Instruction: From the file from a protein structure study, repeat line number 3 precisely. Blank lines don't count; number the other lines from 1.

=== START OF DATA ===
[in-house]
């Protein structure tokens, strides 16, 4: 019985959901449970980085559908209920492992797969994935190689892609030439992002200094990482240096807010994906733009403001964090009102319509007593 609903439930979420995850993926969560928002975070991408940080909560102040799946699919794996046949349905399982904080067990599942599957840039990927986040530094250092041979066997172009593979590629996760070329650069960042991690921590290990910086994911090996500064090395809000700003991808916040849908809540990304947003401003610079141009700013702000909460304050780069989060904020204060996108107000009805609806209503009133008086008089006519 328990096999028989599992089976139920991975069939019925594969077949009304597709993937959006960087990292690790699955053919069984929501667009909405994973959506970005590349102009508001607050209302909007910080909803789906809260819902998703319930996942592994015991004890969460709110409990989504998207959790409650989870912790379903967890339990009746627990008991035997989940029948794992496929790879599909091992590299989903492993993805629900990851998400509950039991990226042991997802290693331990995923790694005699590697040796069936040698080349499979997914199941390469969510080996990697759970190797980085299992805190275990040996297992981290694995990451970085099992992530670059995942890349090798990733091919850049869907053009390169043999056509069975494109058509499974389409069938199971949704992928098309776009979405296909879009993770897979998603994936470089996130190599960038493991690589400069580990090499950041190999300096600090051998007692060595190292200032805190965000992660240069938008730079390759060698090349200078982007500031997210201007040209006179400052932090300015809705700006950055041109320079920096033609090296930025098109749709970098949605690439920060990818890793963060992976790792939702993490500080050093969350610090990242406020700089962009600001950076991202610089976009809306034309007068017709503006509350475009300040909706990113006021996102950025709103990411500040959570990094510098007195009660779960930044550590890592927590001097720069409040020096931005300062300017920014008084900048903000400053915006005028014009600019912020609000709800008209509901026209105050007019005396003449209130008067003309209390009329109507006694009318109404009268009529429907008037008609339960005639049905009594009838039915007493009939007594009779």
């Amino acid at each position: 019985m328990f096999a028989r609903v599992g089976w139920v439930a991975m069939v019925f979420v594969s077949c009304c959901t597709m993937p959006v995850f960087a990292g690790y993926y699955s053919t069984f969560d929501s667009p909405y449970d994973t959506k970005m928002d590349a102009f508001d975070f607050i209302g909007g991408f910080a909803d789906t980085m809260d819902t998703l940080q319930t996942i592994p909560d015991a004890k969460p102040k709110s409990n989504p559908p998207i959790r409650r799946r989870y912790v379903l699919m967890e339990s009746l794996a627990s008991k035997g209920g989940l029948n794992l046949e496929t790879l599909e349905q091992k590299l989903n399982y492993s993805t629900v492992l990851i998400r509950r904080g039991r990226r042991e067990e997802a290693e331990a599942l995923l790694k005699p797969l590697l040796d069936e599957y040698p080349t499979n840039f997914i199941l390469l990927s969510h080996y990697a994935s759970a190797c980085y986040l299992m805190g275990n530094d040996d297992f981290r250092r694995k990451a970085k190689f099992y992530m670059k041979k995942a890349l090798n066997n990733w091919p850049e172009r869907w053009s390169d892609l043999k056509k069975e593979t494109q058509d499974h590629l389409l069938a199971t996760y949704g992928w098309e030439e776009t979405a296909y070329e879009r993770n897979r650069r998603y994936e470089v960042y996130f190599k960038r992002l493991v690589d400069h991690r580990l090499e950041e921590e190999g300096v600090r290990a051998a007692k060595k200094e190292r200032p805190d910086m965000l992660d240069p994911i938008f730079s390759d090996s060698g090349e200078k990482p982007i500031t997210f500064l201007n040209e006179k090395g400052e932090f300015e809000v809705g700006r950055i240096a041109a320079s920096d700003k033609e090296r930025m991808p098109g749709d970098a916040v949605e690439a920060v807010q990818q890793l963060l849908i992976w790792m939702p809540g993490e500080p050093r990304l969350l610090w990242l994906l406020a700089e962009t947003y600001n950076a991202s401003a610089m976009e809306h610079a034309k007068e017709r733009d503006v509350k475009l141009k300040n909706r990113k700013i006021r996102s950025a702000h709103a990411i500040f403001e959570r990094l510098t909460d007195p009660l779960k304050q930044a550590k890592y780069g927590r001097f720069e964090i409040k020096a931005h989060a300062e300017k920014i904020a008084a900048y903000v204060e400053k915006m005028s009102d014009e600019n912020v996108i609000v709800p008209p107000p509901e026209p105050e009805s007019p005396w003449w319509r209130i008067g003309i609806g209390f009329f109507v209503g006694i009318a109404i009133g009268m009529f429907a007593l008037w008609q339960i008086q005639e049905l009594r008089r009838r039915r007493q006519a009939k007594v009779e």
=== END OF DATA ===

């Amino acid at each position: 019985m328990f096999a028989r609903v599992g089976w139920v439930a991975m069939v019925f979420v594969s077949c009304c959901t597709m993937p959006v995850f960087a990292g690790y993926y699955s053919t069984f969560d929501s667009p909405y449970d994973t959506k970005m928002d590349a102009f508001d975070f607050i209302g909007g991408f910080a909803d789906t980085m809260d819902t998703l940080q319930t996942i592994p909560d015991a004890k969460p102040k709110s409990n989504p559908p998207i959790r409650r799946r989870y912790v379903l699919m967890e339990s009746l794996a627990s008991k035997g209920g989940l029948n794992l046949e496929t790879l599909e349905q091992k590299l989903n399982y492993s993805t629900v492992l990851i998400r509950r904080g039991r990226r042991e067990e997802a290693e331990a599942l995923l790694k005699p797969l590697l040796d069936e599957y040698p080349t499979n840039f997914i199941l390469l990927s969510h080996y990697a994935s759970a190797c980085y986040l299992m805190g275990n530094d040996d297992f981290r250092r694995k990451a970085k190689f099992y992530m670059k041979k995942a890349l090798n066997n990733w091919p850049e172009r869907w053009s390169d892609l043999k056509k069975e593979t494109q058509d499974h590629l389409l069938a199971t996760y949704g992928w098309e030439e776009t979405a296909y070329e879009r993770n897979r650069r998603y994936e470089v960042y996130f190599k960038r992002l493991v690589d400069h991690r580990l090499e950041e921590e190999g300096v600090r290990a051998a007692k060595k200094e190292r200032p805190d910086m965000l992660d240069p994911i938008f730079s390759d090996s060698g090349e200078k990482p982007i500031t997210f500064l201007n040209e006179k090395g400052e932090f300015e809000v809705g700006r950055i240096a041109a320079s920096d700003k033609e090296r930025m991808p098109g749709d970098a916040v949605e690439a920060v807010q990818q890793l963060l849908i992976w790792m939702p809540g993490e500080p050093r990304l969350l610090w990242l994906l406020a700089e962009t947003y600001n950076a991202s401003a610089m976009e809306h610079a034309k007068e017709r733009d503006v509350k475009l141009k300040n909706r990113k700013i006021r996102s950025a702000h709103a990411i500040f403001e959570r990094l510098t909460d007195p009660l779960k304050q930044a550590k890592y780069g927590r001097f720069e964090i409040k020096a931005h989060a300062e300017k920014i904020a008084a900048y903000v204060e400053k915006m005028s009102d014009e600019n912020v996108i609000v709800p008209p107000p509901e026209p105050e009805s007019p005396w003449w319509r209130i008067g003309i609806g209390f009329f109507v209503g006694i009318a109404i009133g009268m009529f429907a007593l008037w008609q339960i008086q005639e049905l009594r008089r009838r039915r007493q006519a009939k007594v009779e």